Abu Dhabi, UAEMonday 23 November 2020

Trade deal with China an ‘important economic achievement’, US Treasury Secretary says

President Trump will sign the first phase of the deal with his Chinese counterpart, Xi Jinping, in Chile next month, Steven Mnuchin says in Riyadh

US Treasury secretary Steven Mnuchin speaking to Tadawul chairwoman Sarah Al-Suhaimi at the Future Investment Initiative in Riyadh on Wednesday. Bloomberg.
US Treasury secretary Steven Mnuchin speaking to Tadawul chairwoman Sarah Al-Suhaimi at the Future Investment Initiative in Riyadh on Wednesday. Bloomberg.

The United States and China are expected to sign the first phase of a bilateral trade deal next month after 16 months of trade tensions, which is an “important economic achievement” for the two countries, the US Secretary of the Treasury, Steven Mnuchin, said.

“We are looking forward to President Trump and President Xi signing phase one of our important trade agreement later next month together when they are in Chile,” Mr Mnuchin, who has been at the forefront of US-China trade negotiations, told delegates at the third Future Investment Initiative (FII) in Riyadh on Wednesday.

His comments followed those of White House senior adviser, Jared Kushner, who said on Tuesday at FII that the US has had "an honest dialogue with China" and both have come to an understanding on the direction of their trade relationship. Mr Kushner said Secretary Mnuchin and US Trade Representative Robert Lighthizer have done “a fabulous deal”.

The secretary did not give further details of the planned deal during his short onstage interview with Sarah Al Suhaimi, chairwoman of the Saudi Stock Exchange, Tadawul.

Addressing a trade imbalance with China has been one of the key campaign promises of US President Donald Trump, who has been engaged in a tit-for-tat tariff war with China, the world’s second-largest economy after the US. However, the trade rift has pulled down growth in trade volumes globally to just 1 per cent in the first half of this year - the weakest level since 2012. Business confidence has ebbed and the manufacturing sector has also taken a hit, which has pushed the world’s economic growth lower.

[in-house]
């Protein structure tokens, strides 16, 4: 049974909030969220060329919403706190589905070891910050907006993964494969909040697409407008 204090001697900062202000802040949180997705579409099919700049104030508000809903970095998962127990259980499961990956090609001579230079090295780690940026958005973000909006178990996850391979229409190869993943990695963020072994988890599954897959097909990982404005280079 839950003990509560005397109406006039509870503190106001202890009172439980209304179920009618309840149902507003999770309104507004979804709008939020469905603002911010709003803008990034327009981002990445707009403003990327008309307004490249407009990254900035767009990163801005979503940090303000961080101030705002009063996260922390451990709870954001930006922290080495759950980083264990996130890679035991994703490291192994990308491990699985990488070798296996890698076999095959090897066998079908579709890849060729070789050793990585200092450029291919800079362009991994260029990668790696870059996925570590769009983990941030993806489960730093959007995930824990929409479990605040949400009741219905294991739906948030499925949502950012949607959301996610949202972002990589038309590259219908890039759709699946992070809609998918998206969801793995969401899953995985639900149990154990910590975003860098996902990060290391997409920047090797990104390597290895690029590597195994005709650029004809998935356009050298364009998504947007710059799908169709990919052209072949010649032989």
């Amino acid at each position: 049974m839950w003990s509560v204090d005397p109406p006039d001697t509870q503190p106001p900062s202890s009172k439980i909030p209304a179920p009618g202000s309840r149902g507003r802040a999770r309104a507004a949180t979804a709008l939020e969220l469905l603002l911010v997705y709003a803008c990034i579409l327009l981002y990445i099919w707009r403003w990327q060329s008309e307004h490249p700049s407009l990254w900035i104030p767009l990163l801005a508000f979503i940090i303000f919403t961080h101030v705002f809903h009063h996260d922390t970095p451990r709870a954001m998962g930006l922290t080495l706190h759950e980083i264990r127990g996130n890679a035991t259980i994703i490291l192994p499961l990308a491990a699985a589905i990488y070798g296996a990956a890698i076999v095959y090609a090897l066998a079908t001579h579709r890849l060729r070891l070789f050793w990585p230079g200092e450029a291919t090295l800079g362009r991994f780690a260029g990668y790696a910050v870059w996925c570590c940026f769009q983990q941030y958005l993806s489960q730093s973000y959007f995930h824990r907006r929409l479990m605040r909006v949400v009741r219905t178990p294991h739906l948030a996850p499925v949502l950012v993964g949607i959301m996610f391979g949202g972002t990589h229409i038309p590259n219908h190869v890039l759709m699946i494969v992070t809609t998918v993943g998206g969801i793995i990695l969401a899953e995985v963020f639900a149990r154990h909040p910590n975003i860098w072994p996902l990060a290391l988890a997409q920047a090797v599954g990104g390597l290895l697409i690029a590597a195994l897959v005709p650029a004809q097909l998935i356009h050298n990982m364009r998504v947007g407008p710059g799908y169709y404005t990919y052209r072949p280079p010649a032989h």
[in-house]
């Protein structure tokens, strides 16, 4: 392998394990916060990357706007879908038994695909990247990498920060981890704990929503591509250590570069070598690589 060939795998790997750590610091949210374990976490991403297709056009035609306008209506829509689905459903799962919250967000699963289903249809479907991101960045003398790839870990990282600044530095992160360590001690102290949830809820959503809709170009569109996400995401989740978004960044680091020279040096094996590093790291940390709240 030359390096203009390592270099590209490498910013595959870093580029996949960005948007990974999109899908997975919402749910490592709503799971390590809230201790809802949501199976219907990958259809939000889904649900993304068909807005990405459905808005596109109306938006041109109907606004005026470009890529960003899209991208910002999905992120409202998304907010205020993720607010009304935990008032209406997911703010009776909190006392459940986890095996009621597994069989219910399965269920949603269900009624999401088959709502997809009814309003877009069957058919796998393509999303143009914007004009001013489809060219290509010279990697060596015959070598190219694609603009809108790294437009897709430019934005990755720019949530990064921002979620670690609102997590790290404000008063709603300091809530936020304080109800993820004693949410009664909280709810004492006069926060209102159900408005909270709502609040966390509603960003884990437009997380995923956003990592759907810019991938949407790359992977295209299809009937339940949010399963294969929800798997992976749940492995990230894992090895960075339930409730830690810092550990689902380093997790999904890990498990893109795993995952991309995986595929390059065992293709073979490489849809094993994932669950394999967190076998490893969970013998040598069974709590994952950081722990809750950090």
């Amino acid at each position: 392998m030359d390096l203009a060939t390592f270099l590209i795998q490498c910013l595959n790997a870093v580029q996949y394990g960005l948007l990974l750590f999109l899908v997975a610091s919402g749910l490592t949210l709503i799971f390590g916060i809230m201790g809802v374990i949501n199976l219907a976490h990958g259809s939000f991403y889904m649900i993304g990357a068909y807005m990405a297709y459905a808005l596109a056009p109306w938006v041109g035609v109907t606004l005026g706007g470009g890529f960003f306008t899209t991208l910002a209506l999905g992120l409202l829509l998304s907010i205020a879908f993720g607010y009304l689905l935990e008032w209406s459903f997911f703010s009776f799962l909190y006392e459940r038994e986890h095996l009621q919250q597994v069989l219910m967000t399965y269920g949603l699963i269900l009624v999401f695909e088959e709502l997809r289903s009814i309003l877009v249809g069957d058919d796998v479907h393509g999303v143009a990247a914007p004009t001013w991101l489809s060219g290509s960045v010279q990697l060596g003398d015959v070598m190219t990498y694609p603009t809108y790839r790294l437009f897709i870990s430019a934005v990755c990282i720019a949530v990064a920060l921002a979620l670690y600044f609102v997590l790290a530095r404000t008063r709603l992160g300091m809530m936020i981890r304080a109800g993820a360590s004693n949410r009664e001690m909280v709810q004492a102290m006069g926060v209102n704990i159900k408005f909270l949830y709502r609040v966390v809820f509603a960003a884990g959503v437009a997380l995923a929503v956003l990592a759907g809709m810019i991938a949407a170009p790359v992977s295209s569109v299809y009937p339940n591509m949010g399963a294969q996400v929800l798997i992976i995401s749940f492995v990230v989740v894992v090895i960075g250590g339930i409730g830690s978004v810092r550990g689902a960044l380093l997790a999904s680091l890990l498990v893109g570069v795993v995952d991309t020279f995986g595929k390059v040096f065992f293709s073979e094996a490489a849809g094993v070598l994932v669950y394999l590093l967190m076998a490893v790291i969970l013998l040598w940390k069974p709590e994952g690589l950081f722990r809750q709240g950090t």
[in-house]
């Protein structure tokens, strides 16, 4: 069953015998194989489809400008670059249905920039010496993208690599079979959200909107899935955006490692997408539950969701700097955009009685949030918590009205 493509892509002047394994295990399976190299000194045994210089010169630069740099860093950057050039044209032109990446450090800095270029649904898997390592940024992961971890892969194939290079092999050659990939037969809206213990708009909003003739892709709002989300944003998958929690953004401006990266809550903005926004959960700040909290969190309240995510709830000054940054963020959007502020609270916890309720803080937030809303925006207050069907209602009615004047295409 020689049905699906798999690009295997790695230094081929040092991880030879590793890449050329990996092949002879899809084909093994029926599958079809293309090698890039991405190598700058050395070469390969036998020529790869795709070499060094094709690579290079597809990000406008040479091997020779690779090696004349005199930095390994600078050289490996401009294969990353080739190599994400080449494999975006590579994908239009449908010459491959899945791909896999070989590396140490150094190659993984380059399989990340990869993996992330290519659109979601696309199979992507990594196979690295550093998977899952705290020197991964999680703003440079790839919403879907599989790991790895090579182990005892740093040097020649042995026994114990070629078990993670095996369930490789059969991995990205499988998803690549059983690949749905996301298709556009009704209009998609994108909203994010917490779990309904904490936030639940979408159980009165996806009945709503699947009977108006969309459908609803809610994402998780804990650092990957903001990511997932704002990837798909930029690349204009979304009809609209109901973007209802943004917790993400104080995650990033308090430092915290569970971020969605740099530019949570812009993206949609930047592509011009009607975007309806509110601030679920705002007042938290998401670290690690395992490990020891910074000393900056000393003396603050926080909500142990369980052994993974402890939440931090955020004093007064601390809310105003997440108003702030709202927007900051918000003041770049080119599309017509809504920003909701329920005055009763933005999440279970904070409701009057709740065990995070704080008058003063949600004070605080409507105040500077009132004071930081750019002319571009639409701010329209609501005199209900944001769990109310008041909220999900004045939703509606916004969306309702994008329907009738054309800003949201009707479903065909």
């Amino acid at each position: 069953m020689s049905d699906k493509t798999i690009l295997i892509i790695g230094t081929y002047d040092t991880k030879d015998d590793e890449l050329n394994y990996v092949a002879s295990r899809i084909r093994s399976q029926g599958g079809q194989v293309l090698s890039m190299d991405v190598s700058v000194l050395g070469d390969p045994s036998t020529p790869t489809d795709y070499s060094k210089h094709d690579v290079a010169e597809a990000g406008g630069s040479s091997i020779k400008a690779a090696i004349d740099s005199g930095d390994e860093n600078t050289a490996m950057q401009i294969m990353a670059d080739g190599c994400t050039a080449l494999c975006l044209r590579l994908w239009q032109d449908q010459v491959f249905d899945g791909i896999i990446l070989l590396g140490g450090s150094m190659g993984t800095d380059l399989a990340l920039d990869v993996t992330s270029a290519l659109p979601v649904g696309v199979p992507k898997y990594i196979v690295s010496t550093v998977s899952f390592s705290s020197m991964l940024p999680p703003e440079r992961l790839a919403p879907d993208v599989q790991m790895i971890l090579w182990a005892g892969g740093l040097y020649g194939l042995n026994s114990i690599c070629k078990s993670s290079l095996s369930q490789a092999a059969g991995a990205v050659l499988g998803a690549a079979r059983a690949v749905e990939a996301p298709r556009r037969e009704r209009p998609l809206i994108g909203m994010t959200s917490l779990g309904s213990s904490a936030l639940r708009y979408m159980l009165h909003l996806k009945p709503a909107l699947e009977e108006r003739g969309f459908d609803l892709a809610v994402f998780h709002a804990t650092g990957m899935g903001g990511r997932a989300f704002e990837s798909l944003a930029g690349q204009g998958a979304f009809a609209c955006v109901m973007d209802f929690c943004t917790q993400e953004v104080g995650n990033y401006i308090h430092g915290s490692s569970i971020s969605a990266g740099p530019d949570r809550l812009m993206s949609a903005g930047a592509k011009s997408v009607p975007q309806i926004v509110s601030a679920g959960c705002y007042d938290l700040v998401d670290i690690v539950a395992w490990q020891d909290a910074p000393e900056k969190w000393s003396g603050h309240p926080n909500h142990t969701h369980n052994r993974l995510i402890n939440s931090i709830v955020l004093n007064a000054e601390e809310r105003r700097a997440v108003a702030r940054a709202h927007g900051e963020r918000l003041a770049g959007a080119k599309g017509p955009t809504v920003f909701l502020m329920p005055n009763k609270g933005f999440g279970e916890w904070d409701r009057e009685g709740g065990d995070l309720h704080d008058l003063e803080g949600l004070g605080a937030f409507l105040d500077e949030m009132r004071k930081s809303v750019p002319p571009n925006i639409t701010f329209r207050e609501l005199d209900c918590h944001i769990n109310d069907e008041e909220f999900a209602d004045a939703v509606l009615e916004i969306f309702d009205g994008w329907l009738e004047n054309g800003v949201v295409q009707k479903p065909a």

The global economy is in a “synchronised slowdown” and projected to decelerate to 3 per cent this year, from 3.6 per cent in 2018, its slowest expansion since the 2008 global financial crisis, as a result of protectionist policies and increased uncertainty related to trade and geopolitics, the International Monetary Fund said earlier this month. The forecast is the fund's fifth consecutive downward revision for the global economy for 2019.

Trade conflicts could cost the global economy around $700 billion (Dh2.57 trillion), or 0.8 per cent of its output by 2020 as trade growth across the world comes to “a near standstill”, the IMF said.

"There is no question that global growth is falling down …. and that’s had some modest drag on the US economy,” Mr Mnuchin said.

However, he added that the economic outlook for the US is “still very good”.

“We continue to see very strong employment, very low inflation and still [a] tremendous amount of capital coming back into the US to be invested. The consumer [sector] is very strong.”

The economic picture in Europe is less rosy, though, and is a cause for concern, he added.

“With negative interest rates, there’s only so much you could do on the monetary side so I think they really need to do more on the fiscal side,” he said.

Updated: October 31, 2019 01:46 PM

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